When Obama and O’Reilly Agree: The Case for Raising the Minimum Wage

San Francisco was also one of the first cities to increase the minimum wage beyond the federal level and mandate better benefits for low-income workers. The wage increase went into effect in 2004, long before the notion of one percenters and the recent wave of wage protests by fast-food and retail workers. And now everyone from President Obama to Fox News star Bill O’Reilly is talking about raising the federal minimum wage.

Bloomberg Businessweek reports on the growing movement to increase the minimum wage, citing findings from the new book, When Mandates Work: Raising Labor Standards at the Local Level. Using San Francisco as a case study, the book’s editors found no evidence that a higher minimum wage harmed the local economy. In fact, they found that “from 2004 to 2011 overall private employment grew 5.6 percent in San Francisco and 3 percent in Santa Clara County.” While San Francisco did see a small increase in food prices compared to other companies, one of the book’s editors Ken Jacobs points out that most businesses saved money because they were able to retain employees for longer.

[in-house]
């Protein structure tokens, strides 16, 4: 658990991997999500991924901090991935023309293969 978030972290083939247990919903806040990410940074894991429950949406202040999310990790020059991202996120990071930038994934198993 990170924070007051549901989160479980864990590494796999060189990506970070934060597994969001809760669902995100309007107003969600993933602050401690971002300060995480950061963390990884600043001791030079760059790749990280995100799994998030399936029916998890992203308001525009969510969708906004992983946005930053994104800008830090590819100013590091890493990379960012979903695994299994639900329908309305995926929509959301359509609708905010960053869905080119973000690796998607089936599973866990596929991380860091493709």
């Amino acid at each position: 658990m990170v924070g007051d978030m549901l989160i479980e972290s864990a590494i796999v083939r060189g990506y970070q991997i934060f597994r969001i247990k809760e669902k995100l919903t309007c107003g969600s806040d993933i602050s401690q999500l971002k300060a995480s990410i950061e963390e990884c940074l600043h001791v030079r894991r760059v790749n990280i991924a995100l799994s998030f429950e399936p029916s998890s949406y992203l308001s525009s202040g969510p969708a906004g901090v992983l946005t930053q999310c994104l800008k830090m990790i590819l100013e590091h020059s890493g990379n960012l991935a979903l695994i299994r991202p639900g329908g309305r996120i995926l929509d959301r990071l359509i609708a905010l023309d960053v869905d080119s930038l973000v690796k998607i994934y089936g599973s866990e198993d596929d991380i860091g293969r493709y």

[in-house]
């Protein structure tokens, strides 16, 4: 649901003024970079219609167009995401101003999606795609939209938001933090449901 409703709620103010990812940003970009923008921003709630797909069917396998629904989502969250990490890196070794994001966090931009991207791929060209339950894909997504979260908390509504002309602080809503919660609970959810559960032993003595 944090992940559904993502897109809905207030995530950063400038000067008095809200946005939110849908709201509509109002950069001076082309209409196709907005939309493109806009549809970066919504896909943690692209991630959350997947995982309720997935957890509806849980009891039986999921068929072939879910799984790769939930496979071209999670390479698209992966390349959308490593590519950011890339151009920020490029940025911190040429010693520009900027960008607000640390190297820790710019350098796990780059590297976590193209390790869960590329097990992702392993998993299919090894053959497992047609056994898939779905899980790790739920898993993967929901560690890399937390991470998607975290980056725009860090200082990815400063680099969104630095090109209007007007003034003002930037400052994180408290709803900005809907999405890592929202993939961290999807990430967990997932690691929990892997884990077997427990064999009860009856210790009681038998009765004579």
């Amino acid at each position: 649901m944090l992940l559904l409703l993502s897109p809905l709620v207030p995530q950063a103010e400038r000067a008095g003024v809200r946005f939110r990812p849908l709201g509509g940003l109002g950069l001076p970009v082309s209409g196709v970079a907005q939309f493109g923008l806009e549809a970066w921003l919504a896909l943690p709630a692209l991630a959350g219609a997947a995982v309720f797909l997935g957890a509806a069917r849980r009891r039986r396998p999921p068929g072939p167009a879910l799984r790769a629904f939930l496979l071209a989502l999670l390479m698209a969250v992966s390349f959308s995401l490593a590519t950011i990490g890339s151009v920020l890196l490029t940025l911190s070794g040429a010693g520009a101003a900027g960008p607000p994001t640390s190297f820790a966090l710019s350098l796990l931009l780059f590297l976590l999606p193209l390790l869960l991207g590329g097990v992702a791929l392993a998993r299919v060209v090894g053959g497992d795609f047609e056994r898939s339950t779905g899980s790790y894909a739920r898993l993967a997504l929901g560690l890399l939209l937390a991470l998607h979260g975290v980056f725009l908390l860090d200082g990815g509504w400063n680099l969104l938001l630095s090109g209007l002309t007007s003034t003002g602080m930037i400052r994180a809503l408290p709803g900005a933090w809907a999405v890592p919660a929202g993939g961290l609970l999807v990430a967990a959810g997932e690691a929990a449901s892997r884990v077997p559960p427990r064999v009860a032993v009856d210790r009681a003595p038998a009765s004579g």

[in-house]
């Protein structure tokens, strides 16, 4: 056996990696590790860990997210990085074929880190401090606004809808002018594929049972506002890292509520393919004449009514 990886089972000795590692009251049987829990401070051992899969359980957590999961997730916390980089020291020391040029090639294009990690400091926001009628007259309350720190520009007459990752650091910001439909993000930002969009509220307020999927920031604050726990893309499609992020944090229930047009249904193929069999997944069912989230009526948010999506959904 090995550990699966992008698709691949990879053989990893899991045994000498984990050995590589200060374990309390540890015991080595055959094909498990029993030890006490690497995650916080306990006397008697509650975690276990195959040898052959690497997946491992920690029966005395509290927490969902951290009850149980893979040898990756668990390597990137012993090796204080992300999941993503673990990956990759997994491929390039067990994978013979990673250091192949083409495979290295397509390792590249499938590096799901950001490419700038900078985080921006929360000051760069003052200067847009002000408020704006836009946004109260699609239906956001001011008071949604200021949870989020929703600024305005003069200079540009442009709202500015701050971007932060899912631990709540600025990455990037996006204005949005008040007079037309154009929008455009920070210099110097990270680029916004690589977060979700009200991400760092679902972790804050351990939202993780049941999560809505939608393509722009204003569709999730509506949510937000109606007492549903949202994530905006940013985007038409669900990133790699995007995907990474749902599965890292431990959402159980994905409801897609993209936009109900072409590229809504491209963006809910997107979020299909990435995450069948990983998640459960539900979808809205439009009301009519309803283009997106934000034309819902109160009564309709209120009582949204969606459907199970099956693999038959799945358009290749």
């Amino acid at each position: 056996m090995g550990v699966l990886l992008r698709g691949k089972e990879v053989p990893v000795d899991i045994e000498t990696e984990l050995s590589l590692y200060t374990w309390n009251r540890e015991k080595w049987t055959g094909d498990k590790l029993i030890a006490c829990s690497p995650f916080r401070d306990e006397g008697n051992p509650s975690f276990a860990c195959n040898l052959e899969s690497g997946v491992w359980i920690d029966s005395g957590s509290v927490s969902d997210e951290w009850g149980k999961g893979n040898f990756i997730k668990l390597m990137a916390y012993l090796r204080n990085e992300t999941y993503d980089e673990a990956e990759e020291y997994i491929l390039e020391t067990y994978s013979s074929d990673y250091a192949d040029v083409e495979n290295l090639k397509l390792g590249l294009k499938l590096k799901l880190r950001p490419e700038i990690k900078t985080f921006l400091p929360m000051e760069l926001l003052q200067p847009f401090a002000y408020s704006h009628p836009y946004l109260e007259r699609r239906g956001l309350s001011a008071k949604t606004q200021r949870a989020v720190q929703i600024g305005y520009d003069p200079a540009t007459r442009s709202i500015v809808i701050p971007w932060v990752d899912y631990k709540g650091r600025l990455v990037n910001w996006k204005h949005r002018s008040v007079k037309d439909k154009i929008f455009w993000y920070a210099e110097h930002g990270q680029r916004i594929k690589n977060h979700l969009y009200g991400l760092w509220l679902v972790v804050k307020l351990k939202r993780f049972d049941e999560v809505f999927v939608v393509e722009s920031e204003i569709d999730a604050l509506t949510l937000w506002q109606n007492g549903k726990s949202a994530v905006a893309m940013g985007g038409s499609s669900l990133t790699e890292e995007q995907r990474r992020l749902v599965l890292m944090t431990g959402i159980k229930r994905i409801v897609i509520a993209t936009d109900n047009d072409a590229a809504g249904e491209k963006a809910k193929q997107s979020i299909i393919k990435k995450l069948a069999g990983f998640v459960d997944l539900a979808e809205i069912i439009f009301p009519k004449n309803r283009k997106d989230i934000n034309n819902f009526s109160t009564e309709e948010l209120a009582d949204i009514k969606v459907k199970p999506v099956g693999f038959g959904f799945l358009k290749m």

Read the full article at Businessweek, then check out an excerpt from When Mandates Work at the Huffington Post.


Dig Deeper into Labor Relations with UC Berkeley’s Institute for Research on Labor and Employment

When Mandates Work looks at the public policy experiments of San Francisco in the 1990s to improve wages and benefits for thousands of local workers. Although opponents predicted a range of negative impacts, the evidence tells a decidedly different tale. The book book brings together that evidence for the first time, reviews it as a whole, and considers its lessons for local, state, and federal policymakers.

The book’s editors, Michael Reich, Ken Jacobs, Miranda Dietz, all come from the Institute for Research on Labor and Employment (IRLE) at UC Berkeley. IRLE’s website is a great resource for anyone interested in labor and employment relations in California. They host an extensive online library of faculty research, as well as working papers on a wide range of labor topics.